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by Jason Snell & Dan Moren

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By Jason Snell

Assembling YouTube videos with Final Cut Pro

I’ve been editing video for a very long time. Since the days of wiring two VCRs together and pressing play on one and record on the other. I’m not a professional video editor and never will be, but I’ve been an amateur long enough to appreciate how far we’ve come from the days of two VCRs. (Sorry, people who grew up editing actual film—I never had the privilege.)

This year I made an effort to generate video editions of one of my podcasts, Total Party Kill. It led me down the path of using Final Cut Pro X more than I’ve ever done before. And while I know that Apple’s redesign of Final Cut made a lot of professional video editors very angry, as an amateur who needs a tool to bodge together Internet videos from a bunch of different sources, I’ve been floored at how easy it is to get the results that I want.

The timeline stacks audio and video clips on top of one another.

It starts with the timeline, into which you can dump just about anything you need—video, audio, graphics, you name it. The different levels of the timeline stack, so for visible objects (as opposed to audio files) you’re creating layers of objects that lay on top of one another.

For Total Party Kill, I need to take two different video files—video of our faces playing Dungeons and Dragons generated by Google Hangouts, and video of the map we’re playing on as captured via QuickTime Player from my web browser. In order to fit them together on a screen, I scale down the video of our faces and scale and crop the video from QuickTime Player.

The idea of scaling and cropping video seemed extremely intimidating to me, but once you figure out how to do it in Final Cut Pro X, it’s pretty easy. When you select a video in the timeline, you can click on its characteristics in the Video pane. Click the Transform tool to move and scale your video file—you can even just drag it around on the screen in the preview window. Click the Crop tool to crop your video.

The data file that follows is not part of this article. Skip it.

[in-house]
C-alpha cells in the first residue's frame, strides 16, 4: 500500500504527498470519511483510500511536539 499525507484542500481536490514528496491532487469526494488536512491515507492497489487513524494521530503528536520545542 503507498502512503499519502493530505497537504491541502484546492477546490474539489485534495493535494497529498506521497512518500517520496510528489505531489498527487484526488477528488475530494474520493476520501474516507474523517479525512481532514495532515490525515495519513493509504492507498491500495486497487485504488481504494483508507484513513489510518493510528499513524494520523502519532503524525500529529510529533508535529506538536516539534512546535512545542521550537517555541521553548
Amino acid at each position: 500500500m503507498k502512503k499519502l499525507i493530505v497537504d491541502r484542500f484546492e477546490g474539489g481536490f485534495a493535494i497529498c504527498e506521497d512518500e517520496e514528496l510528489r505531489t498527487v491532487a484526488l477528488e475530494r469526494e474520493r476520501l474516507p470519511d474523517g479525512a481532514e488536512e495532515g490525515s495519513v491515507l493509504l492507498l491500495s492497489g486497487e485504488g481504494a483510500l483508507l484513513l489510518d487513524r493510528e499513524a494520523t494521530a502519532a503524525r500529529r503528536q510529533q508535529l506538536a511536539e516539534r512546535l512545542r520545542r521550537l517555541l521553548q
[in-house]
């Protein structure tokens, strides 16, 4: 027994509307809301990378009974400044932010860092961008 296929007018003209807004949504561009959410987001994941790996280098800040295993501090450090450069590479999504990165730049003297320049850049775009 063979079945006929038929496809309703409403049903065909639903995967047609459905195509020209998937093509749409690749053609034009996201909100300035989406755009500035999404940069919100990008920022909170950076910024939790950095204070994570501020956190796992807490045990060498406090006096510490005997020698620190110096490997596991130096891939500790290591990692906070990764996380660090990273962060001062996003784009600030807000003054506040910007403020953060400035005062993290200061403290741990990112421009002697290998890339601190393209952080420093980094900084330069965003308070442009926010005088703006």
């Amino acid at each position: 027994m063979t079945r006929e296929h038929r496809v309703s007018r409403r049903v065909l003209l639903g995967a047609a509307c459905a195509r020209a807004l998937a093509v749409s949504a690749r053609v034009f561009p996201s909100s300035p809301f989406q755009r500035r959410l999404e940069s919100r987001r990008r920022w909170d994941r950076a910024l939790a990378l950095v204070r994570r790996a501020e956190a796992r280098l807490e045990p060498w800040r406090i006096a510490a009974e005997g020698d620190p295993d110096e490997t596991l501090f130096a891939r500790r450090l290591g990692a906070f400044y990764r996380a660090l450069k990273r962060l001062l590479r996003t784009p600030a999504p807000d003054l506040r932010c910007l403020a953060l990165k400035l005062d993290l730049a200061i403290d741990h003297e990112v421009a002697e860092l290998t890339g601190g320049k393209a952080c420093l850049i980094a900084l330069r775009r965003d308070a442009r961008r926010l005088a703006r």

The video pane (right) lets you move, crop, and scale video clips like the map capture selected at far left.

The shape of our D&D maps can vary quite a bit based on the rooms that we’re exploring, so the cropping I do on my map video varies throughout the entire three-hour-long session. To make different crops at different points, I use the Blade tool in Final Cut Pro. To use the blade tool, just type the letter b, and your cursor becomes a blade, ready to split any clip in the timeline into two separate clips at the place where you click. (Type a to return to a normal cursor when you’re done.) I use the Blade tool to chop my two video files whenever I need them to change their orientation, and then move and crop them as needed.

Another cool option is duplicating your video clip and using different parts of it in different places. My Google Hangouts video features a large image of the person who’s currently talking, and a series of thumbnails of everyone’s faces at the bottom of the screen. When I want to put them in different places, I duplicate my video in the timeline and crop each copy to only display the relevant portion. You can even do this multiple times, creating a big stack of duplicate videos, all with different portions cropped out.

The shapes of my Google Hangouts video and the map capture don’t usually fit together like pieces of a puzzle, so I bring in some graphics files to fill the space (and remind people what they’re watching). A quick trip to Photoshop generated a banner version of our podcast logo that I was able to drop in and fill a bunch of black space on the screen. I also brought in a transparent PNG file of the Incomparable logo, and dropped it in the bottom-left corner of the screen and set that object to a low opacity, replicating annoying TV-network bugs. Always be branding.

That leaves audio, which is also pretty straightforward. I was able to drag in audio files of the podcast’s theme song and position those properly, drop in a large video logo at the very start of the podcast as a title card, and drop in a high-quality audio file based on every participant’s local recording of their microphone rather than the muddy version recorded by Google Hangouts.

The end result is hardly a network TV production, but it’s a lot better than any of the source material on its own. And I was able to do it in Final Cut without too much of a learning curve.

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